Following the latest statistics on prison deaths in England, Ali Cloak considers the alarming findings and explores the inequality of funding for families in prison inquests.
Sadly the number of deaths in prison have been higher in the last six years than they have been since the 1970s. Deaths in prison can be particularly devastating for families as they are often given little, if any, information about the circumstances of how their loved one died. They may then be left with lots of unanswered questions about how their loved one came by their death when they were supposed to be under the care of the state and in a safe place.
Dad-of-two Lenny McCourt died after falling ill following his arrest, having been sprayed with an incapacitant, handcuffed, and transported in the back of a police van from his home in Ash Crescent, Seaham, to cells in Peterlee.
An inquest into his death was told the 44-year-old most likely died after suffering heart failure, yet it took five minutes after arriving at Peterlee to remove his cuffs and efforts started to revive him – and Coroner Andrew Tweddle ruled officers failed to provide adequate first aid.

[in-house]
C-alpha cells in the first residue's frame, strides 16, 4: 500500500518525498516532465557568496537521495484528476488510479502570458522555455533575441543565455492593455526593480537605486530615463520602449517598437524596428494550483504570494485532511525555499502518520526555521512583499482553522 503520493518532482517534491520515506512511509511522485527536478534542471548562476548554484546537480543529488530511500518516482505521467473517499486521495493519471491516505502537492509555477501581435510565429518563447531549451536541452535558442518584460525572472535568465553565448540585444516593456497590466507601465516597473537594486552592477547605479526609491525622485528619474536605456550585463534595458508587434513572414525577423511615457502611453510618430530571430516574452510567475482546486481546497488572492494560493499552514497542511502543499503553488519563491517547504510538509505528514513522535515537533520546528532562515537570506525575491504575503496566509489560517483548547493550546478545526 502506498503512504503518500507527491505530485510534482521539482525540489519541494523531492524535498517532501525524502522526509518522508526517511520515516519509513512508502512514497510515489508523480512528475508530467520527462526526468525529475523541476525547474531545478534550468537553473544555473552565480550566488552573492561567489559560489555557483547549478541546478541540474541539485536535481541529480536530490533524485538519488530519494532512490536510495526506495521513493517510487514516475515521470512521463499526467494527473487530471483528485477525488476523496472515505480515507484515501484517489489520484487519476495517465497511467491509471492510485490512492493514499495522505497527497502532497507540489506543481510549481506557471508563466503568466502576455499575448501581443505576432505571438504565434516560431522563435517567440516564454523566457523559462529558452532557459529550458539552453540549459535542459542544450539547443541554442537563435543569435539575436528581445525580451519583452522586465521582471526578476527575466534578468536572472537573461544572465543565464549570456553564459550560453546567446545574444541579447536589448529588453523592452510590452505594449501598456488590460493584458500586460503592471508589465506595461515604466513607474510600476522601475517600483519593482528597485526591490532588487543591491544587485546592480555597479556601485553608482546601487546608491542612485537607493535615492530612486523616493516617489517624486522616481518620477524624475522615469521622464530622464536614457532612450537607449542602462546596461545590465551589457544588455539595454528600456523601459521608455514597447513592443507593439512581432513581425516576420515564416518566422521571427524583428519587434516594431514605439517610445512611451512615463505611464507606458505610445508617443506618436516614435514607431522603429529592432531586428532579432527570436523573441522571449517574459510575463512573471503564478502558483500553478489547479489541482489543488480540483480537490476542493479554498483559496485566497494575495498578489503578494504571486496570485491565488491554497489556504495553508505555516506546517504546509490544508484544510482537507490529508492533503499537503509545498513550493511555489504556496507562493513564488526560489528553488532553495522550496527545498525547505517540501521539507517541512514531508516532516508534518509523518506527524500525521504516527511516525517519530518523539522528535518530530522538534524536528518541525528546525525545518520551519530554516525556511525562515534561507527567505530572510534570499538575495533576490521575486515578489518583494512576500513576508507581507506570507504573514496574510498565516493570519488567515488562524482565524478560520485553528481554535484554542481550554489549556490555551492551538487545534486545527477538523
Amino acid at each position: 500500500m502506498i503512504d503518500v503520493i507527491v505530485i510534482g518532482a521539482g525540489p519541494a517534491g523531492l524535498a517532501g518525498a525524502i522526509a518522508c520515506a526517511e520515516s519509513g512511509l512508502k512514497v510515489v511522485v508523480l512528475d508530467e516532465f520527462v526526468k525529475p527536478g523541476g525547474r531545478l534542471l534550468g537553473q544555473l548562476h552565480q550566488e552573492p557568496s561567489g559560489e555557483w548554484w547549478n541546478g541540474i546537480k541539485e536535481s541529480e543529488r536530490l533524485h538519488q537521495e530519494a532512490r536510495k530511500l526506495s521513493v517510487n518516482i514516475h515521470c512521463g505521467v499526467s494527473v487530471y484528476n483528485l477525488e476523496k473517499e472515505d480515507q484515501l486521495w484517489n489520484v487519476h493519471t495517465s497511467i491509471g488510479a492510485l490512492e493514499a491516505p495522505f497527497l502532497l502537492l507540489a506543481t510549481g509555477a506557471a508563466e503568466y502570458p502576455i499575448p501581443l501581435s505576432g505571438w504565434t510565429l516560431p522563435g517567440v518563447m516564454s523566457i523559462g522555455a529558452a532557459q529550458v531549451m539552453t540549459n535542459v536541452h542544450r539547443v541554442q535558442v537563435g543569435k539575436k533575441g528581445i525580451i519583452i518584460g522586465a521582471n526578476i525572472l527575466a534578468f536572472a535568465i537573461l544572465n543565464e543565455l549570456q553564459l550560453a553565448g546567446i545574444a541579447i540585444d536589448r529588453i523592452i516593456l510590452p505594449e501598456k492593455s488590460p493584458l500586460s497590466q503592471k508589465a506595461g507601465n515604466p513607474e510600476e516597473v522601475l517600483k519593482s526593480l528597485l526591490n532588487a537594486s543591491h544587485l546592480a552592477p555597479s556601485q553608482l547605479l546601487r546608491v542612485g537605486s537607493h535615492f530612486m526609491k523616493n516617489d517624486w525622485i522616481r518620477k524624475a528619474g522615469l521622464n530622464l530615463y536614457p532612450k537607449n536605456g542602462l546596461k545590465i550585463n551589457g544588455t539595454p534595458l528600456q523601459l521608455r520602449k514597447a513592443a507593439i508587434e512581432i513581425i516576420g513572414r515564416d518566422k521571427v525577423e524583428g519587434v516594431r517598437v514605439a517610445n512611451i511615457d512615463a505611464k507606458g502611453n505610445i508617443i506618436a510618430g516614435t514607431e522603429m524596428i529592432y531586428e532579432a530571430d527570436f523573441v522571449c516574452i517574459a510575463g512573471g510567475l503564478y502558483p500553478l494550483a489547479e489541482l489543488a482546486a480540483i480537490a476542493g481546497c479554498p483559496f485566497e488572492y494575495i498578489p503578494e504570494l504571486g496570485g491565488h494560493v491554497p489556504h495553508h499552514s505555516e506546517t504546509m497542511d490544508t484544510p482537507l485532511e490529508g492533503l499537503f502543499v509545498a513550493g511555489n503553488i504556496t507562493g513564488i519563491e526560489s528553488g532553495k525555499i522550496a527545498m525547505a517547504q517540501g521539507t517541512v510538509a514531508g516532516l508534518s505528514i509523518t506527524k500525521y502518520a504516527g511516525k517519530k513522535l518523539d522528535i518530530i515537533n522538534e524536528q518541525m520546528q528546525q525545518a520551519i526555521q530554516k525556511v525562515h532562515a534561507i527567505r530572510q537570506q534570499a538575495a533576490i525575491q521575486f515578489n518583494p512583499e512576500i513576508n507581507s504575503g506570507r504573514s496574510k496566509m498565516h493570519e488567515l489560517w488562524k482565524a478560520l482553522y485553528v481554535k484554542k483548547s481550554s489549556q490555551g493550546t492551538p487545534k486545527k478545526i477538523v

At that hearing, his sister-in-law Tracey McCourt represented the family, after they were told they were not entitled to any legal support in the wake of Lenny’s death in September 2010.
From December 16-18, 2019, the United Nations High Commissioner for Refugees (UNHCR) organized the first Global Refugee Forum. The by-invitation event had two objectives: to serve as a platform to announce financial and other support, including opportunities for refugee resettlement; and to exchange good practices on refugee livelihoods, infrastructure, and protection.
According to UNHCR head Filippo Grandi, “The purpose of this meeting … is not just to talk but to rally international support for countries hosting refugees in a spirit and with the objective of sharing the burden more equitably.”
The Forum came exactly a year after the U.N. General Assembly affirmed the Global Compact on Refugees.